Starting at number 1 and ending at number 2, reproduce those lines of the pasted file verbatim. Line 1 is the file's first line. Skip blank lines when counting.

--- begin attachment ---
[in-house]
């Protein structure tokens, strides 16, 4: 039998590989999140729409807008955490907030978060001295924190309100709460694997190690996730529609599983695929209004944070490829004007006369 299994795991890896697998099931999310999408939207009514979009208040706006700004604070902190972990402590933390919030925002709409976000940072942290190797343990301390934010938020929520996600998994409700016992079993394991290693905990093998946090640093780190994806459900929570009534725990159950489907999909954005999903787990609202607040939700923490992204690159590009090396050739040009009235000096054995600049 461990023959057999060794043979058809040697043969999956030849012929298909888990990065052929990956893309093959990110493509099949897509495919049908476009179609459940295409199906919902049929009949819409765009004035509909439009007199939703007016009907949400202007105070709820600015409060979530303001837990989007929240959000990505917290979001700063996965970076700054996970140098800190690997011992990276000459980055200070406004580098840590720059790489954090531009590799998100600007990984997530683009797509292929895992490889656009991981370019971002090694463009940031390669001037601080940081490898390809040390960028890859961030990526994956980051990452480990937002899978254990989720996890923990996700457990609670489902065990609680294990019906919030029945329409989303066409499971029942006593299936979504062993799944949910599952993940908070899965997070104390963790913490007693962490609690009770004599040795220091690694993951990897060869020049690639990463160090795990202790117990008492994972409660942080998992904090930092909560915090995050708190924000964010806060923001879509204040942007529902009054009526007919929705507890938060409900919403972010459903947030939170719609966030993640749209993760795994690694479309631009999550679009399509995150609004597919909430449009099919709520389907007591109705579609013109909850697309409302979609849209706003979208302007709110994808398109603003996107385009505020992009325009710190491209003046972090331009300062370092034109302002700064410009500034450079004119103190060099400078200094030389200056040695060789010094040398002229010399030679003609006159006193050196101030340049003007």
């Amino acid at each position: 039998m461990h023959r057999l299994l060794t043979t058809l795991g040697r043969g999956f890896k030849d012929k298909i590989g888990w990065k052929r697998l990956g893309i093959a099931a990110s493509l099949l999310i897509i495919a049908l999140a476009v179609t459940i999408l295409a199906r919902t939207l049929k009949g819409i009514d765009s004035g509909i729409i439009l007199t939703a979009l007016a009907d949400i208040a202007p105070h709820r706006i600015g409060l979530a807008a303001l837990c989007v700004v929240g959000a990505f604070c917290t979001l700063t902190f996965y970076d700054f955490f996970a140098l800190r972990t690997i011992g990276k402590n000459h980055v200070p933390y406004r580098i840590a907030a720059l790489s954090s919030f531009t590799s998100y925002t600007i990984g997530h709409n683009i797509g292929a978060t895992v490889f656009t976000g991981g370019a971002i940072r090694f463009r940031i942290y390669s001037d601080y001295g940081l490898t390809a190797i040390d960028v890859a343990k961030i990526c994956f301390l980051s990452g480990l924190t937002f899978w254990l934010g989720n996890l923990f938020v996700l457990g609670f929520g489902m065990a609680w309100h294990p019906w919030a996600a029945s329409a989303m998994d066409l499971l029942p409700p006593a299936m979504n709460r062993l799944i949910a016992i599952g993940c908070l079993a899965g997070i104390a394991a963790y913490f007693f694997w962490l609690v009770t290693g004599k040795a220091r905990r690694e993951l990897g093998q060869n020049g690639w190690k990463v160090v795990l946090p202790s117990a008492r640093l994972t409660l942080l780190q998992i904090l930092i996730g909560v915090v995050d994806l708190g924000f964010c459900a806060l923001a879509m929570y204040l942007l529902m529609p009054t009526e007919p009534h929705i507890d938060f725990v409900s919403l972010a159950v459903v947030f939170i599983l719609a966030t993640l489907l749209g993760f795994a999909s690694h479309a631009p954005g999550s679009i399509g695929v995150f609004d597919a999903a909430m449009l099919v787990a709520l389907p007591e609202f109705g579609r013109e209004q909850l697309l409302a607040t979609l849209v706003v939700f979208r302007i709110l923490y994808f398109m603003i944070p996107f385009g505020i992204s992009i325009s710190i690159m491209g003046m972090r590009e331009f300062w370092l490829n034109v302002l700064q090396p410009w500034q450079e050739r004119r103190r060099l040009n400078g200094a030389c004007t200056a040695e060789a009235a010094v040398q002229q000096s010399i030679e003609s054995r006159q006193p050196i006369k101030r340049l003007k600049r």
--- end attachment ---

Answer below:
[in-house]
């Protein structure tokens, strides 16, 4: 039998590989999140729409807008955490907030978060001295924190309100709460694997190690996730529609599983695929209004944070490829004007006369 299994795991890896697998099931999310999408939207009514979009208040706006700004604070902190972990402590933390919030925002709409976000940072942290190797343990301390934010938020929520996600998994409700016992079993394991290693905990093998946090640093780190994806459900929570009534725990159950489907999909954005999903787990609202607040939700923490992204690159590009090396050739040009009235000096054995600049 461990023959057999060794043979058809040697043969999956030849012929298909888990990065052929990956893309093959990110493509099949897509495919049908476009179609459940295409199906919902049929009949819409765009004035509909439009007199939703007016009907949400202007105070709820600015409060979530303001837990989007929240959000990505917290979001700063996965970076700054996970140098800190690997011992990276000459980055200070406004580098840590720059790489954090531009590799998100600007990984997530683009797509292929895992490889656009991981370019971002090694463009940031390669001037601080940081490898390809040390960028890859961030990526994956980051990452480990937002899978254990989720996890923990996700457990609670489902065990609680294990019906919030029945329409989303066409499971029942006593299936979504062993799944949910599952993940908070899965997070104390963790913490007693962490609690009770004599040795220091690694993951990897060869020049690639990463160090795990202790117990008492994972409660942080998992904090930092909560915090995050708190924000964010806060923001879509204040942007529902009054009526007919929705507890938060409900919403972010459903947030939170719609966030993640749209993760795994690694479309631009999550679009399509995150609004597919909430449009099919709520389907007591109705579609013109909850697309409302979609849209706003979208302007709110994808398109603003996107385009505020992009325009710190491209003046972090331009300062370092034109302002700064410009500034450079004119103190060099400078200094030389200056040695060789010094040398002229010399030679003609006159006193050196101030340049003007």